"It is interesting to see how works emerging from the sphere of the mathematical can take on the face of the natural! How fascinating, after all, when coincidence takes over and digitally programmed processes are suddenly determined by paradigms of disturbance, deviation and error. However, apart from the data centers and server batteries that clock our everyday lives, Simone Carneiro makes such phenomena visually manifest. Her operating field is located at the periphery of large data transfer points.
The foundation for her latest work comes from the endogenous zones of the digital laboratory. Here algorithmically based movements assume an experimental and investigative character. In doing so, the artist focuses on disruptions at the interface between computational processes and physically tangible materiality. As part of calibrating a home-printing test run for the production of small-format 3D prints, she discovered, by chance, the fantastic beauty of inadequately shaped print results.
The myth of unrestrained serial production via 3D print, the narrative of continual repetition of the same, was soon undermined by the materialization of singular objects of significant individuality. Far from their originally intended appearance, structures emerged that resemble isolated fossils or marine creatures, reminiscent of alluvial material from the technological world.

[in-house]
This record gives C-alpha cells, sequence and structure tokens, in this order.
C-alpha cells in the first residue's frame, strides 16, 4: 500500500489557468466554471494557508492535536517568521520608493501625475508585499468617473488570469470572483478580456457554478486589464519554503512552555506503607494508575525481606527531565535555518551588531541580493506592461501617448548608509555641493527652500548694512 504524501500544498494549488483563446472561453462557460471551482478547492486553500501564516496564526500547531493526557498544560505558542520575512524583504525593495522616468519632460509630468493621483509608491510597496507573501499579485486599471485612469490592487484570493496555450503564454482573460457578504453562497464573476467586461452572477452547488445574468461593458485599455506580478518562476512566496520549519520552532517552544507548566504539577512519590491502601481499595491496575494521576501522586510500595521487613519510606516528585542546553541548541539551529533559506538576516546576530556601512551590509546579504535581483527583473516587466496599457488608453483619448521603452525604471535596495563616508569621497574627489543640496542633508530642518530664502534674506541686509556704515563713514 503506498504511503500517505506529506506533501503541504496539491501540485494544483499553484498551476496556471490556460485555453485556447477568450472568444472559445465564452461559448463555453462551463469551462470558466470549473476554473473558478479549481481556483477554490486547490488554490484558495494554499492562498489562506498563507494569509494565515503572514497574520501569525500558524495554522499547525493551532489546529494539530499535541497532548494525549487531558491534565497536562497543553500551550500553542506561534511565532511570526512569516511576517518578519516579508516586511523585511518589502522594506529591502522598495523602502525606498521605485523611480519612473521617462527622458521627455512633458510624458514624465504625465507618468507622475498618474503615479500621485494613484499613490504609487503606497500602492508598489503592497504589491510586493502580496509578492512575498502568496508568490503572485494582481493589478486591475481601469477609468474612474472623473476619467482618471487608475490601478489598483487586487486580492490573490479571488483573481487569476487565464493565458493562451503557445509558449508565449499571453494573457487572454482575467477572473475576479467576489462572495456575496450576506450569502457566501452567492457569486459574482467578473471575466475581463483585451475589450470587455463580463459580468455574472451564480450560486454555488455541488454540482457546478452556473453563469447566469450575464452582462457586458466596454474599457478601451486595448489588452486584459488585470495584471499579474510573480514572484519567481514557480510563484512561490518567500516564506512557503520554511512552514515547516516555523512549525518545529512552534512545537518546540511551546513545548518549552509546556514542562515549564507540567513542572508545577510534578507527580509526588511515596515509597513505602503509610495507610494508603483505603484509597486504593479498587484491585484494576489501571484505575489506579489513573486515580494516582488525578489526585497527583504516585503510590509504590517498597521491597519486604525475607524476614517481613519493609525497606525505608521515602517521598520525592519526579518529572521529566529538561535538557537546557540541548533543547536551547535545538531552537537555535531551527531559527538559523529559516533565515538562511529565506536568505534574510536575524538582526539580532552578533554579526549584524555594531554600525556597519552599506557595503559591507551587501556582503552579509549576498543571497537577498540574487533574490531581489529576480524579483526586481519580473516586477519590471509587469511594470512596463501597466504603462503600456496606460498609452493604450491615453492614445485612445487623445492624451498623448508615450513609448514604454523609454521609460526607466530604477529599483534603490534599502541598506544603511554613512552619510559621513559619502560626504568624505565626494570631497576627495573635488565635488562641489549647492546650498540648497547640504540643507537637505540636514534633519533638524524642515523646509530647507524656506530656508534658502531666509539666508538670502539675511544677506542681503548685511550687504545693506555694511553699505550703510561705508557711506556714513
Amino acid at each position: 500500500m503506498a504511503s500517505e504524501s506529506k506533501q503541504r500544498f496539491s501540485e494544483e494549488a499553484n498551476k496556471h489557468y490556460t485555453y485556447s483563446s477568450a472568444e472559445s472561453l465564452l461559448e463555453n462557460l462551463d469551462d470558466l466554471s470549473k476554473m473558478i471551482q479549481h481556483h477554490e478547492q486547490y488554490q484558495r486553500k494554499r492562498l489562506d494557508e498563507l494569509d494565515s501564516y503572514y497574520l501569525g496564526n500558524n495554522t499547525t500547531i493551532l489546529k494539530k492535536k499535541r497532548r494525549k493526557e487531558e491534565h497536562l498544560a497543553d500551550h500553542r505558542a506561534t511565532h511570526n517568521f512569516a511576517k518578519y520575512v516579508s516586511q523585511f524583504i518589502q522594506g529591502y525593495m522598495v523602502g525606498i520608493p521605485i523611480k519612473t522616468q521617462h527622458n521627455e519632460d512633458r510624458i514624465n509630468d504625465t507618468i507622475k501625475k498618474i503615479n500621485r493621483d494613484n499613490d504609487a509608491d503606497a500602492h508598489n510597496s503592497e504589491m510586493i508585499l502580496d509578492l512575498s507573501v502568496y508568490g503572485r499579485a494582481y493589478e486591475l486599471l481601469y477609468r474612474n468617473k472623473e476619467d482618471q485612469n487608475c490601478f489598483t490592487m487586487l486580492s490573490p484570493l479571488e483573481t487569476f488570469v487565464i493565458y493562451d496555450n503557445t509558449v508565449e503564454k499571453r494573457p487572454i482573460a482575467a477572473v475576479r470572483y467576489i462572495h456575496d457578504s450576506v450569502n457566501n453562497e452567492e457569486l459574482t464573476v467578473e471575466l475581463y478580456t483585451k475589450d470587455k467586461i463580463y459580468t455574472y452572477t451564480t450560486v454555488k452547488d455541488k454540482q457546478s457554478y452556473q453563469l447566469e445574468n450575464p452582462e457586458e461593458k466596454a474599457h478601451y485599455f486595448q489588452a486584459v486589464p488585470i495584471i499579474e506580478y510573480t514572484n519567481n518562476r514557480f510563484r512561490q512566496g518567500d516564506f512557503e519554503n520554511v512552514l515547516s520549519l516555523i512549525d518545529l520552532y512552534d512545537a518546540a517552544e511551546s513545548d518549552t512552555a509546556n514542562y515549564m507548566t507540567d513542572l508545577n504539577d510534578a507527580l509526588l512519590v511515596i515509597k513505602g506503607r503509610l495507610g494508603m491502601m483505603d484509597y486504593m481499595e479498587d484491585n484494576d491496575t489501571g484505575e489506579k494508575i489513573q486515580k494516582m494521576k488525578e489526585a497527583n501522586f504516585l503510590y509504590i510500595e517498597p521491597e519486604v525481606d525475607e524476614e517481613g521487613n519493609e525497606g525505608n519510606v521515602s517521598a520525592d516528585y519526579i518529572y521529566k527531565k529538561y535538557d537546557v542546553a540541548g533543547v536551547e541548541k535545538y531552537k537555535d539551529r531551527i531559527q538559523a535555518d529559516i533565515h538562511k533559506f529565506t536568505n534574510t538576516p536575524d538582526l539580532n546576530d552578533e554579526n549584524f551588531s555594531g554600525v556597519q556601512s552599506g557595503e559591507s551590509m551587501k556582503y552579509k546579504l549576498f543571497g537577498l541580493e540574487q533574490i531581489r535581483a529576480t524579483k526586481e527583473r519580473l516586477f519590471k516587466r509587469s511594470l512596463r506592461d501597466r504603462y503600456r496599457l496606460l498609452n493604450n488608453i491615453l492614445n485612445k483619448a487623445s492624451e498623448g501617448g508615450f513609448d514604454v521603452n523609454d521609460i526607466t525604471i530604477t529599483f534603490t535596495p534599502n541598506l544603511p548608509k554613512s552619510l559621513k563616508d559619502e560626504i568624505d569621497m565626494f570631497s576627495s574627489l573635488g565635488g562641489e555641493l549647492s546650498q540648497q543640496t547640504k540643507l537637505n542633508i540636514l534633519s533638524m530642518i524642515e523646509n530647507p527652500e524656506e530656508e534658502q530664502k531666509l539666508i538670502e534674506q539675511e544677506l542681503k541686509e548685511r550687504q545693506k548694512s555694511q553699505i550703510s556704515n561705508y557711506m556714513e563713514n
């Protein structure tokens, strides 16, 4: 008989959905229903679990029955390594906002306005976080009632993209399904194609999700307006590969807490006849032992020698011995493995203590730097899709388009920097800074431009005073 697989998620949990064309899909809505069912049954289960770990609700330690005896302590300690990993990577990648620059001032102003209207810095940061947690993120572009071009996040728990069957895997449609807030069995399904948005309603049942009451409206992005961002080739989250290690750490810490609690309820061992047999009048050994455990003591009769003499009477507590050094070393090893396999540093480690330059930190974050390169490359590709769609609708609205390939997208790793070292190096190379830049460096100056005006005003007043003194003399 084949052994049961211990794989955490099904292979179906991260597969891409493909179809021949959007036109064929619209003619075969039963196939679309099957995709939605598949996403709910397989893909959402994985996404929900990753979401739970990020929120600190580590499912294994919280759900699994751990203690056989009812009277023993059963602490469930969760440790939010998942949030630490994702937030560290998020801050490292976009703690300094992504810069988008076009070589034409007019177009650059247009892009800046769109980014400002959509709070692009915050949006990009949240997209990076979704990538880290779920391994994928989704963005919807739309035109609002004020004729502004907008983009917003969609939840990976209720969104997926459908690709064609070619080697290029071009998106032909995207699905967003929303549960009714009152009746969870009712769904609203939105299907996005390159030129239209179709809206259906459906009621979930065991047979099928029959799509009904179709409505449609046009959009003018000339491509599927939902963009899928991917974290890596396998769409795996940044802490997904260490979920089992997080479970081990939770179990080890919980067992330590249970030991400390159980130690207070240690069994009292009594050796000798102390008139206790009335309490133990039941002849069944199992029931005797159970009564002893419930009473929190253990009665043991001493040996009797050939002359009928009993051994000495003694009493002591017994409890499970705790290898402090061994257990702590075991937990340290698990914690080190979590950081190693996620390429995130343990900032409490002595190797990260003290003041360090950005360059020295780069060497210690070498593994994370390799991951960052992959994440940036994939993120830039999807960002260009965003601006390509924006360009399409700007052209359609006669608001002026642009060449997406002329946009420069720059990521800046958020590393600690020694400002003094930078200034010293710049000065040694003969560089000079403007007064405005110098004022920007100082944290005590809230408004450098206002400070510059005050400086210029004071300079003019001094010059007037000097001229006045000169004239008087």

Fascinated by the shimmering fragile artifacts, the artist began to probe her prints and examine their visual qualities. Since then, they have undergone several imaging processes: from their generation on the computer using abstract algorithms, to recording them using a smartphone, to their transfer to the medium of lithography.
In fact, they are schematic images of found objects, at the same time chimeras of the hyperreal. The dimension of the post-medial in contemporary art could hardly be described more clearly: a thoroughly digital production method is reflected in an old, downright classical method of depiction.
Simone Carneiro deepens a discourse she started as early as the late 1990s where, in the context of techno visuals, she integrated technical disruptions due to hardware imperfections. At the time, the glitch movement consciously used the technical faulty circuit as an aesthetic design element. Glitch Art transformed audio file stutter and cut screen information into minimalistic geometries. She continues using this approach and digital concepts on the level of 3D prints.
Down the sign system vortext, however, the concept of error begins to lose its contours. At the very latest since Fluxus media machines are recoded. Already early information age devices such as the radio or the telephone were valued for their function but even more so for the free operation of interests they represented. Even the non-functional is a dimension of production.
Simone Carneiro always maintains a noticeably critical distance to the respective technology and its myths of progress. Still her works maintain a dash of irony. In fact, her current work tries to reinterpret the medium of lithography by blurring different visual layers from different ages. Still, she names her motives - far less serious – after the cuddly monsters from a decades-old B-movie series for teenagers".
Text by Roland Schöny